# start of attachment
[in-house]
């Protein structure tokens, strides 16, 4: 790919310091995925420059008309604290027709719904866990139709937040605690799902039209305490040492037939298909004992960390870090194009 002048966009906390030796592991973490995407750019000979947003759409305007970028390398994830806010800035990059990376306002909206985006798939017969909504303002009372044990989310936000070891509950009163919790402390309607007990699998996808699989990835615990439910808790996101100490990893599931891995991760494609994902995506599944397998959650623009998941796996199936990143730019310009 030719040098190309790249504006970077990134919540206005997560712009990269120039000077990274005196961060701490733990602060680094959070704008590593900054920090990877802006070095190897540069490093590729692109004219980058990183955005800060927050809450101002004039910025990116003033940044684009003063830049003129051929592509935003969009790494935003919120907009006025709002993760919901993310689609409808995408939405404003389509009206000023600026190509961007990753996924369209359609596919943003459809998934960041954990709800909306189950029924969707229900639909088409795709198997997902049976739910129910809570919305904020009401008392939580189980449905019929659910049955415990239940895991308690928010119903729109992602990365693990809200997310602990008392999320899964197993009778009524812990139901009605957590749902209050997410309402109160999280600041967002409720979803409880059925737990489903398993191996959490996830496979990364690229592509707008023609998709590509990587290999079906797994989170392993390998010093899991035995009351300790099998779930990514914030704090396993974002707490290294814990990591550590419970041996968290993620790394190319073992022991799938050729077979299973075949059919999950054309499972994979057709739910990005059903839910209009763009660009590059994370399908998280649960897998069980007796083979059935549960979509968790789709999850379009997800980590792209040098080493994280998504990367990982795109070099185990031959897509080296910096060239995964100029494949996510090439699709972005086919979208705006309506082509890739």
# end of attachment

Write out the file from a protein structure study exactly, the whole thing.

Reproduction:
[in-house]
């Protein structure tokens, strides 16, 4: 790919310091995925420059008309604290027709719904866990139709937040605690799902039209305490040492037939298909004992960390870090194009 002048966009906390030796592991973490995407750019000979947003759409305007970028390398994830806010800035990059990376306002909206985006798939017969909504303002009372044990989310936000070891509950009163919790402390309607007990699998996808699989990835615990439910808790996101100490990893599931891995991760494609994902995506599944397998959650623009998941796996199936990143730019310009 030719040098190309790249504006970077990134919540206005997560712009990269120039000077990274005196961060701490733990602060680094959070704008590593900054920090990877802006070095190897540069490093590729692109004219980058990183955005800060927050809450101002004039910025990116003033940044684009003063830049003129051929592509935003969009790494935003919120907009006025709002993760919901993310689609409808995408939405404003389509009206000023600026190509961007990753996924369209359609596919943003459809998934960041954990709800909306189950029924969707229900639909088409795709198997997902049976739910129910809570919305904020009401008392939580189980449905019929659910049955415990239940895991308690928010119903729109992602990365693990809200997310602990008392999320899964197993009778009524812990139901009605957590749902209050997410309402109160999280600041967002409720979803409880059925737990489903398993191996959490996830496979990364690229592509707008023609998709590509990587290999079906797994989170392993390998010093899991035995009351300790099998779930990514914030704090396993974002707490290294814990990591550590419970041996968290993620790394190319073992022991799938050729077979299973075949059919999950054309499972994979057709739910990005059903839910209009763009660009590059994370399908998280649960897998069980007796083979059935549960979509968790789709999850379009997800980590792209040098080493994280998504990367990982795109070099185990031959897509080296910096060239995964100029494949996510090439699709972005086919979208705006309506082509890739």